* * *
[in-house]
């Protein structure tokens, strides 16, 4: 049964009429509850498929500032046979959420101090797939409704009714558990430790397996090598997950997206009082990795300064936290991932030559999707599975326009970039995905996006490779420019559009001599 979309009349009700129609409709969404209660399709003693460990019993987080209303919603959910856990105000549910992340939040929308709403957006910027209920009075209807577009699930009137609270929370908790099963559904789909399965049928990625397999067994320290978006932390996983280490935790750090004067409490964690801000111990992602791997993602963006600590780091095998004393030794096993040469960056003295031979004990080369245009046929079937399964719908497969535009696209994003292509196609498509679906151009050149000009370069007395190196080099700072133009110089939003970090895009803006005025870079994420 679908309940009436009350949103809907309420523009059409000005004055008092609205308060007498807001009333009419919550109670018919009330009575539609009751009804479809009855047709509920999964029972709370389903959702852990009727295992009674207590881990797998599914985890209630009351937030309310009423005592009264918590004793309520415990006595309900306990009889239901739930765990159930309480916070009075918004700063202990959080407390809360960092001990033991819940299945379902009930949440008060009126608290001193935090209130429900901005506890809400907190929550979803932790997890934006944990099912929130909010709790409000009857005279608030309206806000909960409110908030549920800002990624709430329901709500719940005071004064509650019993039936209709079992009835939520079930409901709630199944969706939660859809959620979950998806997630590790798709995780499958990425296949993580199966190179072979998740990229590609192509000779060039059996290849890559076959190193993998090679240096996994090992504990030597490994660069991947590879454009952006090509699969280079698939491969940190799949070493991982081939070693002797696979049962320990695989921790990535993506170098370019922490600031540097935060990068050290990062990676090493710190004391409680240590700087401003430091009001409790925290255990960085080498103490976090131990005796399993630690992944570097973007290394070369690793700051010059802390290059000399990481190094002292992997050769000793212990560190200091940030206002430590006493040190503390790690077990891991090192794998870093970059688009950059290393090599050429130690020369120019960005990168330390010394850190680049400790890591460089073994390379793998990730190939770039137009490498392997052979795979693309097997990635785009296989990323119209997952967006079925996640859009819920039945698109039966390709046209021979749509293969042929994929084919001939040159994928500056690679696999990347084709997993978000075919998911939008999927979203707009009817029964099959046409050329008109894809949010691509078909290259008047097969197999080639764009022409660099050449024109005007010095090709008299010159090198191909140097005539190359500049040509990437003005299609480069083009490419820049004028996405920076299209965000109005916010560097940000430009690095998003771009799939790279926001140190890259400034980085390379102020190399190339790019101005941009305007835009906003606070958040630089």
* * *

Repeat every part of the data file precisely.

[in-house]
């Protein structure tokens, strides 16, 4: 049964009429509850498929500032046979959420101090797939409704009714558990430790397996090598997950997206009082990795300064936290991932030559999707599975326009970039995905996006490779420019559009001599 979309009349009700129609409709969404209660399709003693460990019993987080209303919603959910856990105000549910992340939040929308709403957006910027209920009075209807577009699930009137609270929370908790099963559904789909399965049928990625397999067994320290978006932390996983280490935790750090004067409490964690801000111990992602791997993602963006600590780091095998004393030794096993040469960056003295031979004990080369245009046929079937399964719908497969535009696209994003292509196609498509679906151009050149000009370069007395190196080099700072133009110089939003970090895009803006005025870079994420 679908309940009436009350949103809907309420523009059409000005004055008092609205308060007498807001009333009419919550109670018919009330009575539609009751009804479809009855047709509920999964029972709370389903959702852990009727295992009674207590881990797998599914985890209630009351937030309310009423005592009264918590004793309520415990006595309900306990009889239901739930765990159930309480916070009075918004700063202990959080407390809360960092001990033991819940299945379902009930949440008060009126608290001193935090209130429900901005506890809400907190929550979803932790997890934006944990099912929130909010709790409000009857005279608030309206806000909960409110908030549920800002990624709430329901709500719940005071004064509650019993039936209709079992009835939520079930409901709630199944969706939660859809959620979950998806997630590790798709995780499958990425296949993580199966190179072979998740990229590609192509000779060039059996290849890559076959190193993998090679240096996994090992504990030597490994660069991947590879454009952006090509699969280079698939491969940190799949070493991982081939070693002797696979049962320990695989921790990535993506170098370019922490600031540097935060990068050290990062990676090493710190004391409680240590700087401003430091009001409790925290255990960085080498103490976090131990005796399993630690992944570097973007290394070369690793700051010059802390290059000399990481190094002292992997050769000793212990560190200091940030206002430590006493040190503390790690077990891991090192794998870093970059688009950059290393090599050429130690020369120019960005990168330390010394850190680049400790890591460089073994390379793998990730190939770039137009490498392997052979795979693309097997990635785009296989990323119209997952967006079925996640859009819920039945698109039966390709046209021979749509293969042929994929084919001939040159994928500056690679696999990347084709997993978000075919998911939008999927979203707009009817029964099959046409050329008109894809949010691509078909290259008047097969197999080639764009022409660099050449024109005007010095090709008299010159090198191909140097005539190359500049040509990437003005299609480069083009490419820049004028996405920076299209965000109005916010560097940000430009690095998003771009799939790279926001140190890259400034980085390379102020190399190339790019101005941009305007835009906003606070958040630089």